Klein, who tends to be more conservative in these questions, shows different derivations. Shachor, he writes, is related to Syrian שוחרא shuchra and Akkadian shuru, meaning "coal". On the other hand, shachar is related to Moabite שחרת, JAram שחרא, Arabic sahar, Akkadian sheru and shirtu - all meaning "dawn".
Steinberg also provides different etymologies. He writes that shachar is related to צחר, צהר and זהר - all meaning "to shine", whereas shachor is the Shaph'el form of חרה - "to burn". For an example, he writes that the Targum for Iyov 30:30 offers שחם for שחר - also Shaph'el of חם, "to be warm".
However, there are those that disagree, and find a connection. Almagor-Ramon writes that there is a phenomenon in Hebrew and other languages, where when there is a root that has words which approach the limit of that meaning, from that limit they have a tendency to switch meanings. For an example, she writes that at night, everything is black (shachor), and toward the end of the night, on the limit, when there is already more light than black, we still refer to that period as shachar - dawn. This concept is used in word games called "synonym chains" as described here.
This site quotes a couple of Rabbinic sources:
Immediately before the rise of the morning star, the night is at its darkest...(Midrash Shocher Tov)
Shachar---"morning" or "dawn"---is related to shachor---"black"---because the moment immediately preceding the dawn is the blackest, darkest part of the night. (Vilna Gaon, Avnei Eliyahu)
It even goes so far as to suggest that the expression "It is always darkest before the dawn" has its origins in the connection between shachar and shachor. Curiously, even Klein gives three definitions to shachar: 1) dawn, 2) daybreak 3) the blackness preceding the dawn (emphasis mine).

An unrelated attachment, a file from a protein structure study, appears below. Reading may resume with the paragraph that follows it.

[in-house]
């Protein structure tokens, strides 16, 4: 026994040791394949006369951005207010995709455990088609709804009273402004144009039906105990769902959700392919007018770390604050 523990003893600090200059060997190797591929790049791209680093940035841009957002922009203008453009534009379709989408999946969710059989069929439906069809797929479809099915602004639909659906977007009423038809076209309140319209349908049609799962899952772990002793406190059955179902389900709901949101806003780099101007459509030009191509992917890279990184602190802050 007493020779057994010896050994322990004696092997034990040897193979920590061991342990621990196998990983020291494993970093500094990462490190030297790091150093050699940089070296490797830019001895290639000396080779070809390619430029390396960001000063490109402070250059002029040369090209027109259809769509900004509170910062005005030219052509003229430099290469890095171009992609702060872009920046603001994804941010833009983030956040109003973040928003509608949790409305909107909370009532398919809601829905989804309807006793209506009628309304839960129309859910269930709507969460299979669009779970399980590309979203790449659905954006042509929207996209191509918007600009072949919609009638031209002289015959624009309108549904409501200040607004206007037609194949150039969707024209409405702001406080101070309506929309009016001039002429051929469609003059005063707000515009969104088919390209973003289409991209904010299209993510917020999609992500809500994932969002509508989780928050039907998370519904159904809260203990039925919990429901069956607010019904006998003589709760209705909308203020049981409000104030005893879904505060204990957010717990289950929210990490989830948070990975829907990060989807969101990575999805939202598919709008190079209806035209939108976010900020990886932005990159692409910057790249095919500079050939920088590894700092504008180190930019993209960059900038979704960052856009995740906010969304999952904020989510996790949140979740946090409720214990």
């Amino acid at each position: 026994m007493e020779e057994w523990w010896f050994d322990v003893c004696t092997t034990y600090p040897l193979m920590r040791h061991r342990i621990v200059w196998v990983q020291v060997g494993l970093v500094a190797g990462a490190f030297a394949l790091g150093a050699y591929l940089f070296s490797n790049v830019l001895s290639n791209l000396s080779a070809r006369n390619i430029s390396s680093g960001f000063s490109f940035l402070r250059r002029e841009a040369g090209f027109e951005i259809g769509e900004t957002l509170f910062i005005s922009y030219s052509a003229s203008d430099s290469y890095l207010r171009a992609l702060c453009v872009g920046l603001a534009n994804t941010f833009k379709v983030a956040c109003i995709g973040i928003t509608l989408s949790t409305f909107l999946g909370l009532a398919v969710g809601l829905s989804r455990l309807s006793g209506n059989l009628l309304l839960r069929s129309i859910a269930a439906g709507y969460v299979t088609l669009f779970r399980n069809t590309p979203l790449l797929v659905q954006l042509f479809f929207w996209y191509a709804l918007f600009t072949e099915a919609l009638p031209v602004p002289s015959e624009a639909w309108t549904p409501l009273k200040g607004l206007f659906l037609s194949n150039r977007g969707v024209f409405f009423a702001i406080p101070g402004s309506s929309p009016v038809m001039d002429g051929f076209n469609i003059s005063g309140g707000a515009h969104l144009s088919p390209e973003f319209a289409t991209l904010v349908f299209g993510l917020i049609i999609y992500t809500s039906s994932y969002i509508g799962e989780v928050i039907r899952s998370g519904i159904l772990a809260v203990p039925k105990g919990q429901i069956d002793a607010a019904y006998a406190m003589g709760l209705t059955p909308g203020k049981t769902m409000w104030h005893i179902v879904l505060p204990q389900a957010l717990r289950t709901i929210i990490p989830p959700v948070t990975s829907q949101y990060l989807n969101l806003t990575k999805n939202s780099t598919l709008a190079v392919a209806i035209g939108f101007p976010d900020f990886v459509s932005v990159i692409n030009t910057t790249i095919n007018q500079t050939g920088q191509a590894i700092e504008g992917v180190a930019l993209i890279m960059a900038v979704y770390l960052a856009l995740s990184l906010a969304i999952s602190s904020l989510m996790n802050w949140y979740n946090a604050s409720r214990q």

One verb that everyone connects is שחר - "to seek, to search". Klein writes:
Probably derived from שחר ( = dawn), whence arose the meaning 'to rise early in the morning; to go out early in the morning and seek', whence 'to turn toward'.
Jastrow offers "to break through, dig, to search, seek" - and from here to the break of dawn.
Other derivatives of shachar are shacharit שחרית (the time of, and the name of the morning prayer) and shocher שוחר - a fan, a friend, as in שוחר שלום - "a lover of peace".
Shachar can also mean "meaning, sense, significance". This derives from Yeshayahu 8:20 - אֲשֶׁר אֵין-לוֹ שָׁחַר - which literally meant "with no dawn", for no light will be shone upon it. Today the expression often refers to rumors "that have no foundation".
Whether or not shachar and shachor are connected, there is one word that people derive from one or the other. In Kohelet 11:10, we find the pairing of הַיַּלְדוּת וְהַשַּׁחֲרוּת - childhood and youth (shacharut). Ibn Ezra connects shacharut to dawn, the beginning of a person's life. The Targum indicates that shacharut means youth due to the darkness of hair (יומי דאוכמות שער).
As we've done with the other colors, we should also ask: does shachor only mean black? Kaddari writes that there are times when shachor means the color black (VaYikra 13:31), and other times where it means "dark" (Shir HaShirim 1:5-6).
In Modern Hebrew slang, shachor can refer to the Haredim, the black market, and members of the Tank Corp in the army.